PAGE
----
What we have so far is a functional but relatively untested ultralight winter stove. To be sure, we tested the burner chamber and splash plate well in Part 2, but those were simple tests with a narrow focus. Part 3 covered a lot of design, development and some field testing of a prototype. It did not cover very much routine testing of production models, however. You need a whole lot of testing to get a satisfactory and reliable stove in the field (a lot more testing than most software ever gets too).
So in this Part 4, we will cover a whole lot of lab and field testing, and some of the gremlins found along the way. There were a few heart-stopping moments when Murphy announced a continuing presence, but fortunately, Murphy was kind.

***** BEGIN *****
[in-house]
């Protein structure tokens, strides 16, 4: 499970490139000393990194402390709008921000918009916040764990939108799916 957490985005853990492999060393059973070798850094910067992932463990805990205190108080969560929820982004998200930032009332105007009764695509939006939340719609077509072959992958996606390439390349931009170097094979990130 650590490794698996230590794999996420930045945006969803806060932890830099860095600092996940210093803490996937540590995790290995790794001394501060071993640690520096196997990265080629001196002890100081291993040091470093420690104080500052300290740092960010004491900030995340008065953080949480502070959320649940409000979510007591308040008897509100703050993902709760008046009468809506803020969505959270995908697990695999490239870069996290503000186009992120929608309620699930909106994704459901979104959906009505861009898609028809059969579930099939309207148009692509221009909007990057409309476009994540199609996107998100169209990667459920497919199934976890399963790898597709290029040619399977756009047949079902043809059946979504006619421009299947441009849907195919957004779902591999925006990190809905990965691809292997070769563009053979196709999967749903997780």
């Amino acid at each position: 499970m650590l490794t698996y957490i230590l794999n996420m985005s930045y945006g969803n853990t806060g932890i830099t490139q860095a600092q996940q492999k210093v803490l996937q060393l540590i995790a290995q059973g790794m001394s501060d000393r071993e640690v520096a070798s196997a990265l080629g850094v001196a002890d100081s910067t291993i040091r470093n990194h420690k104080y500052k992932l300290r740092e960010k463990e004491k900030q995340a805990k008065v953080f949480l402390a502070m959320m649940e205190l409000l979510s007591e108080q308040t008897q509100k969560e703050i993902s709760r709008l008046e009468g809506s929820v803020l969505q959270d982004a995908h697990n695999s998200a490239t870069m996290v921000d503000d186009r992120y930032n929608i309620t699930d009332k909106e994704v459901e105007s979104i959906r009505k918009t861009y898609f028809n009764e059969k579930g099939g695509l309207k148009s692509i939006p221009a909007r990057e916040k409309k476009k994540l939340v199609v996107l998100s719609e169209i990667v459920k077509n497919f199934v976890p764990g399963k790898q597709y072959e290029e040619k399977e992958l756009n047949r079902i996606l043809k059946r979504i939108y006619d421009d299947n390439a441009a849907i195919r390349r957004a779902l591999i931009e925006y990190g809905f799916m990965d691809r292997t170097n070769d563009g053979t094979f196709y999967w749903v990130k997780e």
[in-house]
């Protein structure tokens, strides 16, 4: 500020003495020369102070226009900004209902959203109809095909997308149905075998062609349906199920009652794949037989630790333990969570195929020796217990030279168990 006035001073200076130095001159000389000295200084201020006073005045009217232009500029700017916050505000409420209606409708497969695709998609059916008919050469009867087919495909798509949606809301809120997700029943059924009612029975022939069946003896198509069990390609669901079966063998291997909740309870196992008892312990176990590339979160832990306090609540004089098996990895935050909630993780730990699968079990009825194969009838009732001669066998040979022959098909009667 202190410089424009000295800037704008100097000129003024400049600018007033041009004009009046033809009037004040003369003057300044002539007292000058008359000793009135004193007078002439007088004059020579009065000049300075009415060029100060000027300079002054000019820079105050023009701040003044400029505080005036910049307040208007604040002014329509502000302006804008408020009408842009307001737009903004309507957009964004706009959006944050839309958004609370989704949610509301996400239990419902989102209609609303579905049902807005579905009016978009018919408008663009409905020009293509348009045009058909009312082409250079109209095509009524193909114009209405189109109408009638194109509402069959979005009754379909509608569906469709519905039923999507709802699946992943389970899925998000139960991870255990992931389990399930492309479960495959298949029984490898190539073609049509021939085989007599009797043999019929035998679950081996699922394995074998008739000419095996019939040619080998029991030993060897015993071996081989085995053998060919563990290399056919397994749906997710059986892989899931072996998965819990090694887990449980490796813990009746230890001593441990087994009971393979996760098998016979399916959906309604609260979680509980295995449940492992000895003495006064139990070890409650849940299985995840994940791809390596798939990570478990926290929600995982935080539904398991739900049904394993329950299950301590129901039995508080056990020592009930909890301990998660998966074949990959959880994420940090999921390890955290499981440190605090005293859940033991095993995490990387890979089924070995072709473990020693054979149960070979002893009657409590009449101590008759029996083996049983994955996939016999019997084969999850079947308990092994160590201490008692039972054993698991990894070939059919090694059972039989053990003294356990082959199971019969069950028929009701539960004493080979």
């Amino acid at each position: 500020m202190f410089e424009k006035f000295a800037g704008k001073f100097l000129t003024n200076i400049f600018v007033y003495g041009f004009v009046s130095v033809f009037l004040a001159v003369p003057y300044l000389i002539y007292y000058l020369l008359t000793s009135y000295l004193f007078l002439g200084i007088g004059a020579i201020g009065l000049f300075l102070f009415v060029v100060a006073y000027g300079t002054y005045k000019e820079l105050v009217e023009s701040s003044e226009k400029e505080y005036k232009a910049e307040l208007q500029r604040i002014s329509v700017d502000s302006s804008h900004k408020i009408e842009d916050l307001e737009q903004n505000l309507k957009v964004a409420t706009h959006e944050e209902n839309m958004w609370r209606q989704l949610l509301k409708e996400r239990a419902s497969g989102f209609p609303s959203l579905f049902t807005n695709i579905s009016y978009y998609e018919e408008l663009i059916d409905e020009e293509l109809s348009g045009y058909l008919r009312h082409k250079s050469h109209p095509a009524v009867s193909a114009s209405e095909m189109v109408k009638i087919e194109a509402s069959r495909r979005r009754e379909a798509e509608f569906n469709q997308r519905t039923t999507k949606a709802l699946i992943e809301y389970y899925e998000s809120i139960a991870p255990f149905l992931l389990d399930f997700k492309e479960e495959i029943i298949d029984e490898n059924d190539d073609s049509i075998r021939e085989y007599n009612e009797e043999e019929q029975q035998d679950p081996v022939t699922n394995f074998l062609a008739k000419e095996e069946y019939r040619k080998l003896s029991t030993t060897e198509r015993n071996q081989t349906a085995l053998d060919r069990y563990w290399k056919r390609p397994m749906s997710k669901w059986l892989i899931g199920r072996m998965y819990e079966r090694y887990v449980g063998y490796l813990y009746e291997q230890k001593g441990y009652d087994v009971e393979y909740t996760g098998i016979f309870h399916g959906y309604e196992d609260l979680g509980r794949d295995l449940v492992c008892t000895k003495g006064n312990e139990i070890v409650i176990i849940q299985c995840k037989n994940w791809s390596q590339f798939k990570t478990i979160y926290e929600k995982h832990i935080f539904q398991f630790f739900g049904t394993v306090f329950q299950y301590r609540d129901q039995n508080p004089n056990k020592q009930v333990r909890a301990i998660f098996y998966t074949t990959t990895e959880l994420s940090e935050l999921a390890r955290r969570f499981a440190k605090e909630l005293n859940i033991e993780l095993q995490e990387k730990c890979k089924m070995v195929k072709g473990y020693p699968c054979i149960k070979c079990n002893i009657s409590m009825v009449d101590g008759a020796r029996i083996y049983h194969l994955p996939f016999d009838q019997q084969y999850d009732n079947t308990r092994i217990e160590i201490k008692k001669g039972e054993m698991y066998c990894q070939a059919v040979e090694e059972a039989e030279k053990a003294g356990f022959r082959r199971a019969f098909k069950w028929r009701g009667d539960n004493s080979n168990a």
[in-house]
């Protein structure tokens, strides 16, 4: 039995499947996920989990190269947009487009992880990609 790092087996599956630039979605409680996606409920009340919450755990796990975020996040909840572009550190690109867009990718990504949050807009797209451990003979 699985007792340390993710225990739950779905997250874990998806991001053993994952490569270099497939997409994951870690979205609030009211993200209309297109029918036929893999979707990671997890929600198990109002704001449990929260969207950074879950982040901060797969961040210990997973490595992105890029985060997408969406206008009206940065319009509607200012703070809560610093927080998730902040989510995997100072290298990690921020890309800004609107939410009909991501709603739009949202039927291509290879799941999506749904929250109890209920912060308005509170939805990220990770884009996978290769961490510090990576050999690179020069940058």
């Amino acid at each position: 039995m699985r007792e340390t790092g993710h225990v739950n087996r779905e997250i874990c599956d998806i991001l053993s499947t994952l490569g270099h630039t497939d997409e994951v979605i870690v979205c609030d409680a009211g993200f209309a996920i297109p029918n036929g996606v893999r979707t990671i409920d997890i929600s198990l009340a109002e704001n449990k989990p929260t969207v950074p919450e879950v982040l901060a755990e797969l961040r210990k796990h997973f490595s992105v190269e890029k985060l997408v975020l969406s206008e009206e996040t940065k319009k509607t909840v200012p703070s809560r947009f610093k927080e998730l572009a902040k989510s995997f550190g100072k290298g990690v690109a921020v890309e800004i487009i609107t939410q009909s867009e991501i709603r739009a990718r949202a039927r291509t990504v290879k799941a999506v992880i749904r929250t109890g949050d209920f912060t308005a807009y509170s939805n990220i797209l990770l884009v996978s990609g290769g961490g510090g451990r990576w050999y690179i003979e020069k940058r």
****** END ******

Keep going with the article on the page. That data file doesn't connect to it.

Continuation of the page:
I gave basic details about the needle valve in Part 3. The long shaft of the valve and the matched bore in the stove body form a very effective heat exchanger, such that you do not need a "preheat" tube over the top of the stove. If anything, I had to take a fair bit of care to minimise the way the stove body heated up. I mentioned some of this in Part 2.
But there were more issues. Given that the bore is 13/64 in. (5.1 mm), and that we want a thin film of fuel running down the inside, a long needle of about 3/16 in. (4.8 mm) diameter seemed suitable. That gives a .006 in. (0.15 mm) clearance all around in the ideal case, which is reasonably "thin film." All that is fine, but there were problems when the stove was running on a gas feed, one of which was that the power was very limited. I didn't mind the power being a little limited with a gas feed. This model is meant to be a liquid fuel stove after all, but the limitation seemed a bit too severe. However, the needle valve and the jet were clean.
Read on for the full story!
- Needle Valve
- Overheating - again
- Stove Stability
- The Finished Stove
# of Photos: 14; Word Count: 4300